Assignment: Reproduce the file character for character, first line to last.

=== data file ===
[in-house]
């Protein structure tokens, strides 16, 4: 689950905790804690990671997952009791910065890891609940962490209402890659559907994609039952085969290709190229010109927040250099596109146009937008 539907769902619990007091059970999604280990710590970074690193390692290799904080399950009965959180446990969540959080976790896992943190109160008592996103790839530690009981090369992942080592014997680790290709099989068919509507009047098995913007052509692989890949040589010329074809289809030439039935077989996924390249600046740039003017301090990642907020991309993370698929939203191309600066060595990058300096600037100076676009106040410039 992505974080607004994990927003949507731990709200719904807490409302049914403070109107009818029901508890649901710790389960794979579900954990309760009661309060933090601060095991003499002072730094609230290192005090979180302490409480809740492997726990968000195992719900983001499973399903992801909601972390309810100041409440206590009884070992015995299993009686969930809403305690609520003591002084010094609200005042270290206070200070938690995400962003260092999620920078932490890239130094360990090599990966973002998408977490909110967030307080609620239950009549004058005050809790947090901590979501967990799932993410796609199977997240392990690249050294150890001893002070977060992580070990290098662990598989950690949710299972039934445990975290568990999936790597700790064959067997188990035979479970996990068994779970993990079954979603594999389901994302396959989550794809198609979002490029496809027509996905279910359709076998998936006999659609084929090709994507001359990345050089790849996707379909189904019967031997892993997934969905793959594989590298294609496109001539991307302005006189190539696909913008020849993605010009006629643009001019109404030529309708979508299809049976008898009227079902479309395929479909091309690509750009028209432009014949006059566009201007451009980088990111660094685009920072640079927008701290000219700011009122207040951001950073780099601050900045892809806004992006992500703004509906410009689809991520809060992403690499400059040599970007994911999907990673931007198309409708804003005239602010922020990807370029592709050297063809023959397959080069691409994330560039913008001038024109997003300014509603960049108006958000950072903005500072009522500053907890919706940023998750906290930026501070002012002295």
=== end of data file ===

[in-house]
């Protein structure tokens, strides 16, 4: 689950905790804690990671997952009791910065890891609940962490209402890659559907994609039952085969290709190229010109927040250099596109146009937008 539907769902619990007091059970999604280990710590970074690193390692290799904080399950009965959180446990969540959080976790896992943190109160008592996103790839530690009981090369992942080592014997680790290709099989068919509507009047098995913007052509692989890949040589010329074809289809030439039935077989996924390249600046740039003017301090990642907020991309993370698929939203191309600066060595990058300096600037100076676009106040410039 992505974080607004994990927003949507731990709200719904807490409302049914403070109107009818029901508890649901710790389960794979579900954990309760009661309060933090601060095991003499002072730094609230290192005090979180302490409480809740492997726990968000195992719900983001499973399903992801909601972390309810100041409440206590009884070992015995299993009686969930809403305690609520003591002084010094609200005042270290206070200070938690995400962003260092999620920078932490890239130094360990090599990966973002998408977490909110967030307080609620239950009549004058005050809790947090901590979501967990799932993410796609199977997240392990690249050294150890001893002070977060992580070990290098662990598989950690949710299972039934445990975290568990999936790597700790064959067997188990035979479970996990068994779970993990079954979603594999389901994302396959989550794809198609979002490029496809027509996905279910359709076998998936006999659609084929090709994507001359990345050089790849996707379909189904019967031997892993997934969905793959594989590298294609496109001539991307302005006189190539696909913008020849993605010009006629643009001019109404030529309708979508299809049976008898009227079902479309395929479909091309690509750009028209432009014949006059566009201007451009980088990111660094685009920072640079927008701290000219700011009122207040951001950073780099601050900045892809806004992006992500703004509906410009689809991520809060992403690499400059040599970007994911999907990673931007198309409708804003005239602010922020990807370029592709050297063809023959397959080069691409994330560039913008001038024109997003300014509603960049108006958000950072903005500072009522500053907890919706940023998750906290930026501070002012002295």